Thursday, September 6, 2007
Another car blog by Areg. BLAHHH! But seriously, even if you're not into cars, you can appreciate this one. GM, Ford and DaimlerChrysler have been making big improvements lately in the sedans that they've been selling in the U.S. market. Look back just 5 years ago and you wouldn't have even a handful of cool fun to drive cars available today ranging from the Dodge Charger and Saturn Aura, to the restyled Cadillac CTS.
But the domestics (if you can still call them that) are yet to fully embrace the perfectly good and progressive sedans they have in their European and Asia-Pacific Markets and bring them here. I've said it before and I'll say it again - certain Fords, Opels (GM) / Vauxhall (GM) / Holden (GM) being built and sold abroad are much more desirable cars than what's being sold here in the same class and price segment. The Saturn Aura was a good step in the right direction, bringing the Opel platform over from Europe in the form of a Saturn. But now it's time for Ford to step up and start importing the Mondeo into the United States so that shoppers will have something other than the Ford 500 and redesigned Tauruses to choose from. Don't get me wrong , the 500 and Taurus are solid safe cars that boast class leading space and amenities. But they won't bring younger buyers to the brand and they're not particularly fun to drive or memorable. The redesigned Mondeo on the other hand is a headturner and will bring new buyers to the brand. More importantly, it will get Americans excited about a Ford SEDAN, something that hasn't happened in a long time despite what Ford may think internally. The Mondeo looks original, stays true to Ford's new styling theme, and would outsell the 500 and Taurus in a second. Give it a strong V6, make a hybrid model optional, and let people choose from a CVT or traditional manual transmission and I guarantee the car will sell.
You don't even need to follow the auto industry to realize that staking your entire reputation on sport utilities and and pickup trucks is a shortsighted strategy that will not be sustainable in the near future. So instead of allocating your resources differently and designing new sedans from scratch, just bring over what's already in Europe and watch your sedan sales skyrocket. Enough writing, time for me to call Dearborn:)
Monday, June 18, 2007
Perception is reality, and reputations die hard. Often the past does predict the future but not always. On one hand, sure, you can count on a lot of overcast days in Seattle. Or the Big Dig taking longer than it should. Paris Hilton making another homemade porn? Well you can probably count on that too. But the Red Sox did shake off their curse and won the World Series recently, so it's possible, and even probably that General Motors' Saturn Division could build a fun to drive mid-sized affordable sedan from an American manufacturer and call it the Aura.
On a recent business trip to Washinton D.C., I had the choice of renting a Hyundai Sonata, or the Saturn Aura. Without hesitation, I jumped at the Aura, and spent the rest of my 3 days in disbelief that something with a Saturn badge could actually look deliver good road feel and precise handling. The six cylinder engine was smooth and torque-rich, and the steering was very volkswagen passat-like. This is a big complement in this price range where the camry's and accords of the world believe that road feel and properly weighted steering aren't an important part of the driving experience. After a lot of highway and backroad driving, and 8 hours driving time on the road each day, I had no doubt that if I was in the market for a mid-size sedean priced in the mid $20k's, the Aura would have to be on my list. The only major downfall I could think of with the car was the quality of the interior materials, which has usually been embarrassing in most GM products. That, and the orange backlighting of the controls just looked a bit staid and more at home in something from the late 80's than a car built in 2007. The layout, the ergonomics, the seat comfort, everything was pretty solid so with a few interior changes the Aura could really be an even stronger contender.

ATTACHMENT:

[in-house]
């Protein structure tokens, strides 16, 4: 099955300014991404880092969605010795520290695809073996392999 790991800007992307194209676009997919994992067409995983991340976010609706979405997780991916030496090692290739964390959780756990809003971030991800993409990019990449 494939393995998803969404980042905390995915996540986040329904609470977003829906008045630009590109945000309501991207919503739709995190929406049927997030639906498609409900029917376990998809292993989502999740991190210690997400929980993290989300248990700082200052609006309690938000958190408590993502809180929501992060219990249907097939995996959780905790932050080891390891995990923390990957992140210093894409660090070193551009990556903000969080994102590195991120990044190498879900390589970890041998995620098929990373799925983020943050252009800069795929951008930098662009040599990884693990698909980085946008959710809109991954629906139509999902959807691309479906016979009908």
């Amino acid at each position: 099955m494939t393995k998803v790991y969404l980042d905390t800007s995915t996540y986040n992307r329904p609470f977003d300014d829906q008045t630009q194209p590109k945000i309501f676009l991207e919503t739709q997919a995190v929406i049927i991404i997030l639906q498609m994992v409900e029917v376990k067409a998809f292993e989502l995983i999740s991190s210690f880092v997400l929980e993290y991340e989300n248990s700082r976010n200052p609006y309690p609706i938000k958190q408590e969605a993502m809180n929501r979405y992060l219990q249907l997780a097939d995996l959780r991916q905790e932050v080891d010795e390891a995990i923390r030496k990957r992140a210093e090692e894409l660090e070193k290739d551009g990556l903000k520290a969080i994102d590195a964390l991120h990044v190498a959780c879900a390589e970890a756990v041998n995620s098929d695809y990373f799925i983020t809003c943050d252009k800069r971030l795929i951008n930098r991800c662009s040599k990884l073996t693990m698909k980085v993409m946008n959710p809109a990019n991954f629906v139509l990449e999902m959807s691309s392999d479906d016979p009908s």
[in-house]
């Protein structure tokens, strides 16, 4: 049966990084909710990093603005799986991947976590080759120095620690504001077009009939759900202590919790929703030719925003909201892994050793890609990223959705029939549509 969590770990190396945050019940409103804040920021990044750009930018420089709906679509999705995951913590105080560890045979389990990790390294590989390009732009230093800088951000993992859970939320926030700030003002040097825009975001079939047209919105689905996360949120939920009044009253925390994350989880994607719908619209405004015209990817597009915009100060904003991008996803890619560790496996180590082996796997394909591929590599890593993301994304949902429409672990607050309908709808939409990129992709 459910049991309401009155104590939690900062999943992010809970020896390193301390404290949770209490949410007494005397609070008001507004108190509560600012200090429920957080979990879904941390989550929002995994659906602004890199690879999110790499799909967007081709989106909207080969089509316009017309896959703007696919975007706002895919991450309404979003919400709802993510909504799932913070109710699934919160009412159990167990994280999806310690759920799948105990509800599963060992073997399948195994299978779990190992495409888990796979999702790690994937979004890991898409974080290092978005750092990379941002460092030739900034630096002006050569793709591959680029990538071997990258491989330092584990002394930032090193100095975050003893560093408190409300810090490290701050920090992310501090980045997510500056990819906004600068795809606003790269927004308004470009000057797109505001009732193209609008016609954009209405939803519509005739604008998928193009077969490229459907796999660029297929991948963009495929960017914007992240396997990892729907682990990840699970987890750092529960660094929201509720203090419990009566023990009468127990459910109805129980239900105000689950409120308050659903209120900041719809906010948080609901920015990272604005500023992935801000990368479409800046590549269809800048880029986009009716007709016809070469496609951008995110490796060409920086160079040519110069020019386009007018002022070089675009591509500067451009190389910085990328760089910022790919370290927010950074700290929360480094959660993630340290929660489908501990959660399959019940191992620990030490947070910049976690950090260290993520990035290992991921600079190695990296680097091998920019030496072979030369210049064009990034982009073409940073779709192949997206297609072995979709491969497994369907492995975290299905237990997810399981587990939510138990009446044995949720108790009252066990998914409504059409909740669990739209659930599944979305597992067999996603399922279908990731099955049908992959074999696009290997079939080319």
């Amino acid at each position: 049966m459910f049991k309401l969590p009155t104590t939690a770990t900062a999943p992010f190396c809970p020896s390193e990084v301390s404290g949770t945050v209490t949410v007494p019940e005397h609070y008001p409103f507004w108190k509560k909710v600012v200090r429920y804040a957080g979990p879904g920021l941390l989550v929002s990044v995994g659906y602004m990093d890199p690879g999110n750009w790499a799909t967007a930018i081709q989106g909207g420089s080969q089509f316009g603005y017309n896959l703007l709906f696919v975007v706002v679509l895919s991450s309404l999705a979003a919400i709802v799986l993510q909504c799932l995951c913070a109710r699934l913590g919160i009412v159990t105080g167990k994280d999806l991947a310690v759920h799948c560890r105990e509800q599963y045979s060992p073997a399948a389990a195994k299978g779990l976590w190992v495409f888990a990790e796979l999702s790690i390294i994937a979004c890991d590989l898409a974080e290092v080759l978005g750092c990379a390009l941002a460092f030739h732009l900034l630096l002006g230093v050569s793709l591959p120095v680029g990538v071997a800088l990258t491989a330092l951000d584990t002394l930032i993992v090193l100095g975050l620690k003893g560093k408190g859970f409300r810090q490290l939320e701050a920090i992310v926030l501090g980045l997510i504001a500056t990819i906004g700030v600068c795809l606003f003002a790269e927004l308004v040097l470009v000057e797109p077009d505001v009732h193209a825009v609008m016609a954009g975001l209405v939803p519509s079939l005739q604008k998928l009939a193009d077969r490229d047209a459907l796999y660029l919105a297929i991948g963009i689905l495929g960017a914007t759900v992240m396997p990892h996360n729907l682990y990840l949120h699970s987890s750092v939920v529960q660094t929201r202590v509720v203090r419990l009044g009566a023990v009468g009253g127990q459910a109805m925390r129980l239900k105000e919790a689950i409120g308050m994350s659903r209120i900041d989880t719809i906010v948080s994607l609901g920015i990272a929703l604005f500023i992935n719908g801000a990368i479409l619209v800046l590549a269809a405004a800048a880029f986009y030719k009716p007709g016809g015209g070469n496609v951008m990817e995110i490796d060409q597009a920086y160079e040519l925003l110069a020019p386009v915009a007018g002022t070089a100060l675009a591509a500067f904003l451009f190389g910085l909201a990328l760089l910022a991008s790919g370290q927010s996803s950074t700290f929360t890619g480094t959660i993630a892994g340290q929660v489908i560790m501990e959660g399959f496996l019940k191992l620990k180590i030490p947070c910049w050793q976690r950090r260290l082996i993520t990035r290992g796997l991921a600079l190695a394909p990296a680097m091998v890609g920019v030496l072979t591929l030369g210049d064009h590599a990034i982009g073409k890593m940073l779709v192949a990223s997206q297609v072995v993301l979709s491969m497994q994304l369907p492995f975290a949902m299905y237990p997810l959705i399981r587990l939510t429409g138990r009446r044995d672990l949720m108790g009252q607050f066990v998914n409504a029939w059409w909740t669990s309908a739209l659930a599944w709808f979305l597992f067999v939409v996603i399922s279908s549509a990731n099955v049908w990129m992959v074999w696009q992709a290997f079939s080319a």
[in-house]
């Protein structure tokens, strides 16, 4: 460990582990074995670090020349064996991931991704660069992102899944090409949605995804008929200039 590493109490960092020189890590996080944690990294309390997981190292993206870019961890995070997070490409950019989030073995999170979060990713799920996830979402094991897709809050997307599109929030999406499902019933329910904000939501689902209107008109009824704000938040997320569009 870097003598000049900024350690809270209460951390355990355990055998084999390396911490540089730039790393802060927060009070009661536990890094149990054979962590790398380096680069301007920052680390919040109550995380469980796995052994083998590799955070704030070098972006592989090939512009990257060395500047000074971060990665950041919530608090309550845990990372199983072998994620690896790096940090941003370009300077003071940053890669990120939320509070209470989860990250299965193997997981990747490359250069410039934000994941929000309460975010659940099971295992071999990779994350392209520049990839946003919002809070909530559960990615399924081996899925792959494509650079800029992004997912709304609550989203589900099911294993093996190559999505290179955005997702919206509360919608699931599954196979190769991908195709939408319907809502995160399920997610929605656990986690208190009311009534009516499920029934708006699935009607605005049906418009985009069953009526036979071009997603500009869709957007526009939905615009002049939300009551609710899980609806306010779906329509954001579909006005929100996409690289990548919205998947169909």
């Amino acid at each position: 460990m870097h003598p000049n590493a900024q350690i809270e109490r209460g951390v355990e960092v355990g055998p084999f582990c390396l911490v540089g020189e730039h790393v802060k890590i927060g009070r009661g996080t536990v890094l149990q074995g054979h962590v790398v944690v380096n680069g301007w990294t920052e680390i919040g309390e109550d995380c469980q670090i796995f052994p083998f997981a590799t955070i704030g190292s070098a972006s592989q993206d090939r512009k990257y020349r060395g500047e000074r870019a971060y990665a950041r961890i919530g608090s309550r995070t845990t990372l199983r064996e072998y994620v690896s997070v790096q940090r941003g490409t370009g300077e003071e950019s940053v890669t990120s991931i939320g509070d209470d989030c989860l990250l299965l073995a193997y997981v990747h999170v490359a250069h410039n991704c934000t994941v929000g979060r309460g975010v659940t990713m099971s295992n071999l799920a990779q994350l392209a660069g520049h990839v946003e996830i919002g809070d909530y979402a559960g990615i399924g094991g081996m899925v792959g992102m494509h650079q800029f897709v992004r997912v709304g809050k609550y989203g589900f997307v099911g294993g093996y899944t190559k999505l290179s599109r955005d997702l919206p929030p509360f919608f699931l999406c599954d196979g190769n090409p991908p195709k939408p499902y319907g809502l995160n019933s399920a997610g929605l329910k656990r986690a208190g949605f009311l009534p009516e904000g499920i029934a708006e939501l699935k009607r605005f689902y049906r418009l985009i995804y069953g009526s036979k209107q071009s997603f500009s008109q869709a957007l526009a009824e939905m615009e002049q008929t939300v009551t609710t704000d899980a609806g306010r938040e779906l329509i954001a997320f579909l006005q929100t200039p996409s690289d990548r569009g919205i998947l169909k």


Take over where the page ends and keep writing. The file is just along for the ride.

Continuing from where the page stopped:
The car buffs know that the Aura wasn't engineered from scratch, but was instead is a built on the Opel Vectra / Epsilon platform from GM's German division. But guess what? That's ok! Actually it's more than ok, it's fantastic that someone, somewhere in that organization decided that it is a good short-term and even long-term strategy to bring over their European sedans, either the Opels from Germany or the Vauxhall's from the UK, or the Holden's from Australia and tweak them to American tastes and start seeing sales climb faster than ever before. Ford should do the same thing with it's European Focus, and Mondeo and get them here before the Fusions and 500s bore people to death. Anyway, it's refreshing to see GM taking on a product-driven approach to turning the company around instead of relying on rebates and rental fleet sales. The only hard part is getting people to realize that this car really is different not just for a Saturn, but is actually serious player and can go head to head with the Camrys, Accords, Altimas and Passats.
The fact that Saturn dealers are putting Accords and Camrys on their lots in a side-by-side comparison marketing campaign is a testament to how serious they are about the Aura and what a strong product offering it really is. It's time to unabashedly show people that American sedans have come a very, very long way; and that you might actually desire owning one more than the competition!